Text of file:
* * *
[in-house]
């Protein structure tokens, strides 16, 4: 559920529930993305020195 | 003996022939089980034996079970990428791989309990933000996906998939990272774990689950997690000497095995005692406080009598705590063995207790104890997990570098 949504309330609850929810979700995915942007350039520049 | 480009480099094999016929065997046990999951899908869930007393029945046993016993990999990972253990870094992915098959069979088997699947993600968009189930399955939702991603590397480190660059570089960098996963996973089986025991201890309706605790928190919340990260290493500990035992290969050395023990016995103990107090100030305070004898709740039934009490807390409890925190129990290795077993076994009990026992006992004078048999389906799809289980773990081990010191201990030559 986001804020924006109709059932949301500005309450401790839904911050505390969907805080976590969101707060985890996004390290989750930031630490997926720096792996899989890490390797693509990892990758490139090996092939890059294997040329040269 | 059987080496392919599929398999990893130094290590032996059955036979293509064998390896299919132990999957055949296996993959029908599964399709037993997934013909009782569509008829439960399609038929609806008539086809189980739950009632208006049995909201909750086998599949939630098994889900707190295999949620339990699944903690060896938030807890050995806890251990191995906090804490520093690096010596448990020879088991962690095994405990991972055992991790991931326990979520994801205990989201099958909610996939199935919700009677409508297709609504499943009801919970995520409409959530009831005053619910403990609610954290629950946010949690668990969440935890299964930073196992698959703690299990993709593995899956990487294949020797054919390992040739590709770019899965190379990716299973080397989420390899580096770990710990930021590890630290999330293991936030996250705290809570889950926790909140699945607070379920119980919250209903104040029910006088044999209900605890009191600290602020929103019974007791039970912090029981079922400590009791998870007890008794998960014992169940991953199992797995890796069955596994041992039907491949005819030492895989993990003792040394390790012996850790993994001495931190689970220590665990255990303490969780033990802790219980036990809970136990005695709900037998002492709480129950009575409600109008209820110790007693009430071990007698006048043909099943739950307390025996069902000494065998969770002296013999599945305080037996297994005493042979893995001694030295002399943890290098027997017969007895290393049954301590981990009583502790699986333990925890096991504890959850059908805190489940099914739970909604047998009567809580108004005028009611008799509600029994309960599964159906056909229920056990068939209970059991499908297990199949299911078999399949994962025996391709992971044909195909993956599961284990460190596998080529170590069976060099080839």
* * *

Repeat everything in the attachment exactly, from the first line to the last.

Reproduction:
[in-house]
């Protein structure tokens, strides 16, 4: 559920529930993305020195 | 003996022939089980034996079970990428791989309990933000996906998939990272774990689950997690000497095995005692406080009598705590063995207790104890997990570098 949504309330609850929810979700995915942007350039520049 | 480009480099094999016929065997046990999951899908869930007393029945046993016993990999990972253990870094992915098959069979088997699947993600968009189930399955939702991603590397480190660059570089960098996963996973089986025991201890309706605790928190919340990260290493500990035992290969050395023990016995103990107090100030305070004898709740039934009490807390409890925190129990290795077993076994009990026992006992004078048999389906799809289980773990081990010191201990030559 986001804020924006109709059932949301500005309450401790839904911050505390969907805080976590969101707060985890996004390290989750930031630490997926720096792996899989890490390797693509990892990758490139090996092939890059294997040329040269 | 059987080496392919599929398999990893130094290590032996059955036979293509064998390896299919132990999957055949296996993959029908599964399709037993997934013909009782569509008829439960399609038929609806008539086809189980739950009632208006049995909201909750086998599949939630098994889900707190295999949620339990699944903690060896938030807890050995806890251990191995906090804490520093690096010596448990020879088991962690095994405990991972055992991790991931326990979520994801205990989201099958909610996939199935919700009677409508297709609504499943009801919970995520409409959530009831005053619910403990609610954290629950946010949690668990969440935890299964930073196992698959703690299990993709593995899956990487294949020797054919390992040739590709770019899965190379990716299973080397989420390899580096770990710990930021590890630290999330293991936030996250705290809570889950926790909140699945607070379920119980919250209903104040029910006088044999209900605890009191600290602020929103019974007791039970912090029981079922400590009791998870007890008794998960014992169940991953199992797995890796069955596994041992039907491949005819030492895989993990003792040394390790012996850790993994001495931190689970220590665990255990303490969780033990802790219980036990809970136990005695709900037998002492709480129950009575409600109008209820110790007693009430071990007698006048043909099943739950307390025996069902000494065998969770002296013999599945305080037996297994005493042979893995001694030295002399943890290098027997017969007895290393049954301590981990009583502790699986333990925890096991504890959850059908805190489940099914739970909604047998009567809580108004005028009611008799509600029994309960599964159906056909229920056990068939209970059991499908297990199949299911078999399949994962025996391709992971044909195909993956599961284990460190596998080529170590069976060099080839």